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Amid a busy month for economic news, a significant policy event occurred: the Section 232 tariffs on imported steel and aluminum went into effect on June 1, 2018. A tariff action of this size has not been seen since the Great Depression. It is likely to be followed by tariff actions specifically targeting China. We have entered a new era in foreign trade.
Tariffs are economically significant, as they can impact both output and inflation. The United States is a net importer, and our economy cannot easily realign to replace all imports with domestic production. Tariffs increase the costs of raw materials and finished goods, and they will eventually flow through to the various price indexes.
The steps taken this week are moderate in scale. However, with each trade action, the prospect of unintended consequences increases. We have not yet taken the step of raising our forecast for inflation, but trade frictions place the risks to the upside.
Key Economic Indicators
Influences on the Forecast
- Gross domestic product (GDP) for the first quarter was revised slightly downward to 2.2% growth (from a 2.3% initial estimate) after adjusting for inflation. Despite the negative revision, this remains a stronger growth rate than had been anticipated. The revision confirmed strong growth in business investment, which was revised upward to a 9.2% annual pace.
- Consumer spending grew 4.9% year-over-year in April, exceeding expectations. Nominal personal income grew by a robust 3.8%. We believe the second quarter will be the strongest one for GDP growth this year, led by consumer spending. “Nowcasts” of annualized second quarter growth are very strong; the one produced by the Federal Reserve Bank of Atlanta is well over 4%.
- The May employment report revealed a headline unemployment rate of 3.8%, matching a low rate last seen in 2000 (and before that, 1970). Hourly wages grew by 2.7% year-over-year, an indication that wage pressures are beginning to emerge. Labor force participation is running above its age-adjusted trend, suggesting a further depletion of slack in the labor market.
- Inflation readings remain normal. At its last meeting, the Federal Open Market Committee (FOMC) set market expectations that core personal consumption expenditure (PCE) inflation would “symmetrically” exceed its 2% target. As of April, core PCE gains over the last twelve months remained at 1.8%. Stronger spending by government and consumers will stress productive capacity and will likely give inflation a boost beyond the 2% target in the quarters ahead. And as mentioned earlier, any escalation of trade restrictions will not help.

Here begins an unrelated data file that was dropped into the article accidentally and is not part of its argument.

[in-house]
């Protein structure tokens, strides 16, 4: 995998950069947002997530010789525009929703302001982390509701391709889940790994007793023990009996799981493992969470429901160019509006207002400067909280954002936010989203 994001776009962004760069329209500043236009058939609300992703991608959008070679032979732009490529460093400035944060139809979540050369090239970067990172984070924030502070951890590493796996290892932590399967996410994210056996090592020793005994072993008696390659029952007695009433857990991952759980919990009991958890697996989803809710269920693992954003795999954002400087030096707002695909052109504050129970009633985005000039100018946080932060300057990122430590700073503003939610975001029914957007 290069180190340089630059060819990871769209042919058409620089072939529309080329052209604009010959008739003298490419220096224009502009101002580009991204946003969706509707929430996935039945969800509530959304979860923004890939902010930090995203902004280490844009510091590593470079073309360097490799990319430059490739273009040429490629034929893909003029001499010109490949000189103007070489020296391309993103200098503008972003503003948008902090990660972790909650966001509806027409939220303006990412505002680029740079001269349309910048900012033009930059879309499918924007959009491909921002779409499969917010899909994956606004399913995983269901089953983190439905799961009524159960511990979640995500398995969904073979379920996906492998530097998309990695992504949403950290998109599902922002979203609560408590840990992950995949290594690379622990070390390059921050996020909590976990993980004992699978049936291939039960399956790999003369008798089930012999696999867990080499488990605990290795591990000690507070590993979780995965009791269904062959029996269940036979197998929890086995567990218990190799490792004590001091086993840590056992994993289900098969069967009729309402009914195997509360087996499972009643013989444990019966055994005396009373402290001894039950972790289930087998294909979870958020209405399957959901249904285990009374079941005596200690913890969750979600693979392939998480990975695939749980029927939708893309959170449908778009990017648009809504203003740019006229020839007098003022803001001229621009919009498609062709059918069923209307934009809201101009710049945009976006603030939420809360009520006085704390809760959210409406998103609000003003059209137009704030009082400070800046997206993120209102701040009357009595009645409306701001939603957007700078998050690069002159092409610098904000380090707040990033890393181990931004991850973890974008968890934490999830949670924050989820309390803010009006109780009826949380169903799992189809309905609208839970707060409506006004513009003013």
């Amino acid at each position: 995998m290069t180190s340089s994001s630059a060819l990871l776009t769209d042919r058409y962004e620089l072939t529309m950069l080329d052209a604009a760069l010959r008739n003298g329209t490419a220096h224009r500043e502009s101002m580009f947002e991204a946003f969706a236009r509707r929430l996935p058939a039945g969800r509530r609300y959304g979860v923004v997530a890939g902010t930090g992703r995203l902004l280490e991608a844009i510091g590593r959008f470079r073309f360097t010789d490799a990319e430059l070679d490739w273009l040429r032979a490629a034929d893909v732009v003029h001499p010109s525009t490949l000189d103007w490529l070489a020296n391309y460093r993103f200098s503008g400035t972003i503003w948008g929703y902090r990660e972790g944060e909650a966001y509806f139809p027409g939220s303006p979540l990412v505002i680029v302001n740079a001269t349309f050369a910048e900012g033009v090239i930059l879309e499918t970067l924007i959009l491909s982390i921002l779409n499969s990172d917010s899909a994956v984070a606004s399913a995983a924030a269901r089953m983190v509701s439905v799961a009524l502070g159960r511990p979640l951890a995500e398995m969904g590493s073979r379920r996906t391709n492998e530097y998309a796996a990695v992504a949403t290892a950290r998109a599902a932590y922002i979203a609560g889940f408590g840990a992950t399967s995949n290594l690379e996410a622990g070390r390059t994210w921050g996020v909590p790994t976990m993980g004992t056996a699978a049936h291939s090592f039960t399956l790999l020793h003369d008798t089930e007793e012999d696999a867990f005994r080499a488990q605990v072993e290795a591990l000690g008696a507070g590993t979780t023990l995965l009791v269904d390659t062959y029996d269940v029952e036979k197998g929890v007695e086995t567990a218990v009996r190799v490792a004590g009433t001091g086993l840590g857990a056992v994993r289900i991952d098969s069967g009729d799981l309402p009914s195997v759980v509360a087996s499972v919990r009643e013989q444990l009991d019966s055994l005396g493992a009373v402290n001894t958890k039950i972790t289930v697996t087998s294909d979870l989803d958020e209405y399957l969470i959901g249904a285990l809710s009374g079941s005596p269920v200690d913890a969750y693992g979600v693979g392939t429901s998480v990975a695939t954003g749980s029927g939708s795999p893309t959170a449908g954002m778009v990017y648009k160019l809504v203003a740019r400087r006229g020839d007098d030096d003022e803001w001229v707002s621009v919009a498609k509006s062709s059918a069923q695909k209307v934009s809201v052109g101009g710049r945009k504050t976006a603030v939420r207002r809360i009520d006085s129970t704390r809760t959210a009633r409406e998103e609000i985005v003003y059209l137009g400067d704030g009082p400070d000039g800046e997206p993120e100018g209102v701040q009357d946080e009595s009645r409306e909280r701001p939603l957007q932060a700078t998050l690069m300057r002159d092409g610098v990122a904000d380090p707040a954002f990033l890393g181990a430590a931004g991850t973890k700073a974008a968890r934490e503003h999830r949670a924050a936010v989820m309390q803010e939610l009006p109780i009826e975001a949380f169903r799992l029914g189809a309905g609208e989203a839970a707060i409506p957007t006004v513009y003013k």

- The yield on 10-year U.S. treasuries appeared to settle at a rate of above 3% in May, a symbolic indicator of a market expectation of continued growth and inflation in the U.S. Rates then fell below this mark in a flight to quality during brief political tensions in Italy. The situation was resolved quickly, and yields are rising once more. This incident serves as an illustration of the sensitivity of the market to any potential shock.
- Oil prices appeared to reach a peak in May, with West Texas Intermediate crude oil reaching $72 per barrel before receding. The Organization of the Petroleum Exporting Countries (OPEC) and Russia indicated a willingness to increase production, which helped to calm market fears of the loss of Iranian oil output as its sanctions come back into force.
- At the next meeting of the FOMC on June 12-13, another 0.25% increase to the federal funds rate seems certain. In addition, we expect that strong employment readings and firm inflation will give the FOMC confidence to raise rates two further times this year.
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Forecast, Tariffs, GDP, CPI, Fed Funds Rate, Unemployment, Rates, Interest Rates